The Brilliant Comedy of Pride and Prejudice

Jane Austen’s Pride and Prejudice (1813) is the first book on the BBC book list.  I think that is fitting, given the fact that it is a popular novel, even among young people today.  In its time, the book was admired and imitated (see Elizabeth Gaskell’s North and South).  The title was originally First Impressions, which fits the mistaken notions Mr. Darcy and Elizabeth have of each other.  However, it ended up being called Pride and Prejudice, apparently taken from a novel that Jane Austen admired, Cecilia by Fanny Burney published in 1782.  All this time I thought that the pride and prejudice theme was a Jane Austen original.  Despite her borrowing of the phrase, her novel is one of the most well-known classics, and several movie and miniseries versions have been made of it.

My personal favorite of those dramatic interpretations is the 2005 version with Keira Knightley.  I know, I know.  You don’t like that one at all.  However, I do.  The screenwriter kept a lot of the original language and quotes from the book.  But most compelling for me is the music by Dario Marianelli.  It’s stunningly beautiful, and I don’t know any pianist that didn’t immediately buy the sheet music after seeing that movie.  Apparently, Beethoven’s sonatas were the inspiration for the score.  And now I realize why I love the music so much.  I love Beethoven.  I remember my motivation for becoming a better pianist in fifth grade was Beethoven’s Fur Elise, as it is for many young pianists.  Beethoven is one of the few composers that I spent time with on my own without prodding from a teacher as a young child.  I used to pull out this large, heavy collection of his work and just page through it, stopping to play the pieces that looked most melodic or approachable.  I learned Sonata No. 8 (Pathetique), Sonata No. 14 (Moonlight Sonata), and Adieu to the Piano (actually not confirmed or known as a Beethoven composition for sure) this way.  Because of Marianelli’s basis of Beethoven, it’s no wonder the score was nominated for an academy award, along with Keira Knightley for best actress.  Neither won.  Despite my love for this adaptation of the book, I do own the 1995 BBC version, which is fabulous as well.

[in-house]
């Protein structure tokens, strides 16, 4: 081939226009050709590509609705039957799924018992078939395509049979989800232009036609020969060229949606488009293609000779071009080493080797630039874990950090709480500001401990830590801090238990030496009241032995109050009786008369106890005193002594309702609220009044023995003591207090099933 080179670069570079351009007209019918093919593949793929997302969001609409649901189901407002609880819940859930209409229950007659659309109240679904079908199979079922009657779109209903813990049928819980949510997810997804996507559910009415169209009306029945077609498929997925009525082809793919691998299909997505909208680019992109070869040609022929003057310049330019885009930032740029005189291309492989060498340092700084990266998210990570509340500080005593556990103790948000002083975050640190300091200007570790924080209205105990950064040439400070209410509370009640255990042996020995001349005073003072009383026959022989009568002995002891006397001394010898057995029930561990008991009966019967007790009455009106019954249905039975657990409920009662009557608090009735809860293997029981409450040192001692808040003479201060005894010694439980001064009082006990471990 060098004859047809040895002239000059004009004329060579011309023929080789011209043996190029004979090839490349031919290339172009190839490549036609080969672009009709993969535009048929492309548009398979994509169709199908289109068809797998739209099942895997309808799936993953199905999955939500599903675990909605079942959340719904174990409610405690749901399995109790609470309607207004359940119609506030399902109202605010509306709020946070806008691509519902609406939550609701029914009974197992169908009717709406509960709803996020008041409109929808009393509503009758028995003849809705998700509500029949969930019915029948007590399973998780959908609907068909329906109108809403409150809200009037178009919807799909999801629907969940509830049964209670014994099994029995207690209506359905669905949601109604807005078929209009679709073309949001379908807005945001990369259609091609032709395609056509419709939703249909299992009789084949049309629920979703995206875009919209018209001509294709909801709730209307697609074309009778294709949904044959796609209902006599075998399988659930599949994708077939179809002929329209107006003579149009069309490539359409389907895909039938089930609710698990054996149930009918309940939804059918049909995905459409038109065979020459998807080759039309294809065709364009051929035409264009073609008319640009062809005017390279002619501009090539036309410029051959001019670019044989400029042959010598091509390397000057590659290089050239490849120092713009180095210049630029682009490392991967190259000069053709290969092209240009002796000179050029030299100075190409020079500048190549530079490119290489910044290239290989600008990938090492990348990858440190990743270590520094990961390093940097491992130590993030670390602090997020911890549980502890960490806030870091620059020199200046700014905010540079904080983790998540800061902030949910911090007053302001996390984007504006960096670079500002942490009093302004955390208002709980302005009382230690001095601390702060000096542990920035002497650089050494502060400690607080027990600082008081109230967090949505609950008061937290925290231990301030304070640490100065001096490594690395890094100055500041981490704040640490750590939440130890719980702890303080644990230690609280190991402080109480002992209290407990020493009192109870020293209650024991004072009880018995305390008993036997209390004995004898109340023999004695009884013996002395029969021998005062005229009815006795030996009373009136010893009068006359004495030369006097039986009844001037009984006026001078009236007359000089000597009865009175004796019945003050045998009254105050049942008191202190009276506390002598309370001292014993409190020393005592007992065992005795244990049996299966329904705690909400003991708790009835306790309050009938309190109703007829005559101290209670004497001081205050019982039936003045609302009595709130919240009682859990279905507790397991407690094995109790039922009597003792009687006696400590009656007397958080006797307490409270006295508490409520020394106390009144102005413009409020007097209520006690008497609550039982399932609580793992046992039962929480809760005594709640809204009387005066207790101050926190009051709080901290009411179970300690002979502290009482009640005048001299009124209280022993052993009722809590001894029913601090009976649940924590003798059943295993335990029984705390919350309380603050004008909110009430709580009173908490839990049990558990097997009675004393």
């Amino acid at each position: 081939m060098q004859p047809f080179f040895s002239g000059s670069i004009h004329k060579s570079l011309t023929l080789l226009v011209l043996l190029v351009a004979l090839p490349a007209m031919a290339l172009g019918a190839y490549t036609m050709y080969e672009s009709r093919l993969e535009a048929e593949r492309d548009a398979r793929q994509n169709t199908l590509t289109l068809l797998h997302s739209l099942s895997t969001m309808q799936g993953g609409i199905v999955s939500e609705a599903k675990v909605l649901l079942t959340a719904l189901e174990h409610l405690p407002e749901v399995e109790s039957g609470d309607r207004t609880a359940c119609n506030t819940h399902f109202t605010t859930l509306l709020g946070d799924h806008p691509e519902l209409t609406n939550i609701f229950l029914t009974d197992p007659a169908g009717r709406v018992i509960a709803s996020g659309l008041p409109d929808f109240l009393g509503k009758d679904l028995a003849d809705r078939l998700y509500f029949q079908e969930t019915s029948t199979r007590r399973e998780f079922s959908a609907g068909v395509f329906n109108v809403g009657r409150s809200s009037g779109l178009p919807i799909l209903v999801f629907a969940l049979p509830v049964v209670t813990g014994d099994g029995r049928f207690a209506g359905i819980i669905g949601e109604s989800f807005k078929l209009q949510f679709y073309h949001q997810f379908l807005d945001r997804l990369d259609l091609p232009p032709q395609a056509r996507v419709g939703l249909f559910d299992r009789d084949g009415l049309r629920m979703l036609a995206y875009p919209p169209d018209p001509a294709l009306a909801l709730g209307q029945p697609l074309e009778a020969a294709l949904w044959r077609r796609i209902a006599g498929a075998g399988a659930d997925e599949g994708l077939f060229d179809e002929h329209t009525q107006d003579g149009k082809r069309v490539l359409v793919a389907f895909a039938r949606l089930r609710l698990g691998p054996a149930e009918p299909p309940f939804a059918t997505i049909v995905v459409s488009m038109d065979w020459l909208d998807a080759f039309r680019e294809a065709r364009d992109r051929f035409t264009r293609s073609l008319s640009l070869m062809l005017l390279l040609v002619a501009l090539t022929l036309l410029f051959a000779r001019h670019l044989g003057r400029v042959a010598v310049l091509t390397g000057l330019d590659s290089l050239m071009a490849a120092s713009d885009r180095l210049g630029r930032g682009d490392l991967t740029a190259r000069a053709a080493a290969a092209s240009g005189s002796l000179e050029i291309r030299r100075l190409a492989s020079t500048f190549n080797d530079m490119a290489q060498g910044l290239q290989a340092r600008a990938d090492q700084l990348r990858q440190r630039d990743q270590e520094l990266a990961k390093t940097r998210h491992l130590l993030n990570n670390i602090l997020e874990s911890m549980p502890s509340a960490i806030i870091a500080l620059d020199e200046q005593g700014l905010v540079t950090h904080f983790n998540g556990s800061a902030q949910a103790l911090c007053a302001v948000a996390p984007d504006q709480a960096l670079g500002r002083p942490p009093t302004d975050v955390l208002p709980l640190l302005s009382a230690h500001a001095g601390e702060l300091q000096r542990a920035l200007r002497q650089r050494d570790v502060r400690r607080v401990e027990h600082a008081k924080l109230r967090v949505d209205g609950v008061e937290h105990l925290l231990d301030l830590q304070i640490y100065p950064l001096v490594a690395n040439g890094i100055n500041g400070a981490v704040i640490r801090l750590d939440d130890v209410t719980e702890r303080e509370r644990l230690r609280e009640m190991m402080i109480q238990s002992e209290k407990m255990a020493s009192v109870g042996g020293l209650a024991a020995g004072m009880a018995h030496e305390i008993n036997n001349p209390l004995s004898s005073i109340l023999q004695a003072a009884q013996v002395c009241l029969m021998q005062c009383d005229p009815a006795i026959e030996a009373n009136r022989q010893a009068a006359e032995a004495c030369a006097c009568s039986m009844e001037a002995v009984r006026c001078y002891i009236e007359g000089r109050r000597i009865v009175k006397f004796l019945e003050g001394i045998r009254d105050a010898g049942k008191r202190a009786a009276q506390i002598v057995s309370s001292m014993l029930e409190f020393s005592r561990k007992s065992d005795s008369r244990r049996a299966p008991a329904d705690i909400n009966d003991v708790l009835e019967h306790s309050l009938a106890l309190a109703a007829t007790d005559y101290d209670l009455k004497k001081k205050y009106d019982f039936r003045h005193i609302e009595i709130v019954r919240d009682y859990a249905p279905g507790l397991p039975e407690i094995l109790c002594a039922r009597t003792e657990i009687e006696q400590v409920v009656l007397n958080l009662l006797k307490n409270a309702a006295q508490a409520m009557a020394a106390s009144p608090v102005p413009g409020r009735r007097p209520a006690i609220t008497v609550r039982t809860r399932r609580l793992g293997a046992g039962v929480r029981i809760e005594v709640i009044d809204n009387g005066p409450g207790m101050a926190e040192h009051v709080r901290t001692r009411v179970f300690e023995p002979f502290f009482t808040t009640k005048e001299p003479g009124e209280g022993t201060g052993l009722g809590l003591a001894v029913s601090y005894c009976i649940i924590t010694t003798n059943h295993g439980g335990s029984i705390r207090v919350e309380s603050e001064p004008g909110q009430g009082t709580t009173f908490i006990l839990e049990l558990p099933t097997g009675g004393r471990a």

Photo by Tony Shek from Wikimedia Commons; Keira Knightley at the premiere of Pride and Prejudice in Toronto International Film Festival 2005.

I first read Pride and Prejudice as a high school student during a summer break.  My mother instituted a book club that summer with my sisters and me.  We each had to read a book every week, and then on Sunday afternoons we would meet and tell each other about the books.  The premise of reading something in a week felt daunting, but we all were able to do so and it is one of my fonder memories of my mother.  She instilled a love of reading in me that has obviously shaped the course of my entire life and work.

I loved Pride and Prejudice that summer.  I couldn’t wait to finish my chores and piano practice each day so I could spend the afternoon sprawled on my bed with that heavy, red, leather-covered book.  My mom had a small collection of leather-bound books, and from that group I chose Pride and Prejudice.  I found myself surprised at the ease with which I could understand the unfamiliar and Romantic prose.  I fell in love with Mr. Darcy as Elizabeth did, and I sympathized with Elizabeth over her mother’s ridiculous notions and follies.

My favorite part of the book is when Elizabeth is contemplating her unwanted proposal from Mr. Collins.  He isn’t right for her, she doesn’t love him, and the marriage would always be unhappy on her end.  It would be a pity marriage, or like marrying the class nerd just because you felt sorry for him.  Marriages shouldn’t be made out of pity.  Elizabeth’s mother is putting this pressure on her, reminding her that she’s the oldest daughter and telling her that if she refuses, she will never speak to her again.  Mr. Bennet in all of his wit and wisdom says, “An unhappy alternative is before you, Elizabeth.  From this day, you must be a stranger to one of your parents.  Your mother will never see you again if you do not marry Mr. Collins, and I will never see you if you do.”  I just wanted to throw my arms around Mr. Bennet and kiss him when he says this.  It is brilliant comedy and also shows the love and concern of a father who understands his oldest daughter.

What is your favorite part of Pride and Prejudice?  (I know you have one.)

In the last few years, a lot of zombie books have been coming out.  One was titled Pride and Prejudice and Zombies by Jane Austen and Seth Grahame-Smith.  It is Austen’s original text with scenes and words added to include zombies.  I tried to read it.  Truly I did.  I got to the part where Elizabeth and her sisters are crossing the field to visit Netherfield, and on their way they are attacked by zombies.  So, when they arrive, the mud on their skirts and in their hair is a result of their fierce ninja skills, not the muddy countryside and the persistent rain.  I just couldn’t finish it.  The novel is a great idea, a fun idea, but just not for me.  Have you read Pride and Prejudice and Zombies?

I found this character map on Wikipedia.  It is quite interesting and I thought you might find it helpful and enjoyable as well.

from Wikimedia Commons